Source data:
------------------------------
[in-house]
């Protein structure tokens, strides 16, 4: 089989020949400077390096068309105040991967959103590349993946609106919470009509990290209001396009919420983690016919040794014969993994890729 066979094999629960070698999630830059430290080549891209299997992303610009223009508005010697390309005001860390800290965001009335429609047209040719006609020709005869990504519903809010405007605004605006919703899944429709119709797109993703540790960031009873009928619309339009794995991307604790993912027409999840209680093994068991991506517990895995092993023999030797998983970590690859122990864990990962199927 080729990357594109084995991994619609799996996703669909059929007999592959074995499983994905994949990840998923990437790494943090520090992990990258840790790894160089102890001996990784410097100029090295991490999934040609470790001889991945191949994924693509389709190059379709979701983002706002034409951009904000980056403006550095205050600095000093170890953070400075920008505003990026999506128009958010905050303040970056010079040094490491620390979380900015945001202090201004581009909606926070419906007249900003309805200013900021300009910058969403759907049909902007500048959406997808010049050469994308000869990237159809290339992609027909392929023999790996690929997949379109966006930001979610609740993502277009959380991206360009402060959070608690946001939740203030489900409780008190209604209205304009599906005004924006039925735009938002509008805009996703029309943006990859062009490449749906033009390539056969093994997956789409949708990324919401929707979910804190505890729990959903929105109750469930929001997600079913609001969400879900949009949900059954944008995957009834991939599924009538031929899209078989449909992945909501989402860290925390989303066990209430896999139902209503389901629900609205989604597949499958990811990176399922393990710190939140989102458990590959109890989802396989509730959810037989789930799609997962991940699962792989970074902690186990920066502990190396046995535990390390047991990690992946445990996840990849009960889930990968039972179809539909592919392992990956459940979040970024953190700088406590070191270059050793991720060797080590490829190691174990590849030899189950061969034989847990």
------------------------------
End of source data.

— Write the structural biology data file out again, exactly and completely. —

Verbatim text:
[in-house]
């Protein structure tokens, strides 16, 4: 089989020949400077390096068309105040991967959103590349993946609106919470009509990290209001396009919420983690016919040794014969993994890729 066979094999629960070698999630830059430290080549891209299997992303610009223009508005010697390309005001860390800290965001009335429609047209040719006609020709005869990504519903809010405007605004605006919703899944429709119709797109993703540790960031009873009928619309339009794995991307604790993912027409999840209680093994068991991506517990895995092993023999030797998983970590690859122990864990990962199927 080729990357594109084995991994619609799996996703669909059929007999592959074995499983994905994949990840998923990437790494943090520090992990990258840790790894160089102890001996990784410097100029090295991490999934040609470790001889991945191949994924693509389709190059379709979701983002706002034409951009904000980056403006550095205050600095000093170890953070400075920008505003990026999506128009958010905050303040970056010079040094490491620390979380900015945001202090201004581009909606926070419906007249900003309805200013900021300009910058969403759907049909902007500048959406997808010049050469994308000869990237159809290339992609027909392929023999790996690929997949379109966006930001979610609740993502277009959380991206360009402060959070608690946001939740203030489900409780008190209604209205304009599906005004924006039925735009938002509008805009996703029309943006990859062009490449749906033009390539056969093994997956789409949708990324919401929707979910804190505890729990959903929105109750469930929001997600079913609001969400879900949009949900059954944008995957009834991939599924009538031929899209078989449909992945909501989402860290925390989303066990209430896999139902209503389901629900609205989604597949499958990811990176399922393990710190939140989102458990590959109890989802396989509730959810037989789930799609997962991940699962792989970074902690186990920066502990190396046995535990390390047991990690992946445990996840990849009960889930990968039972179809539909592919392992990956459940979040970024953190700088406590070191270059050793991720060797080590490829190691174990590849030899189950061969034989847990």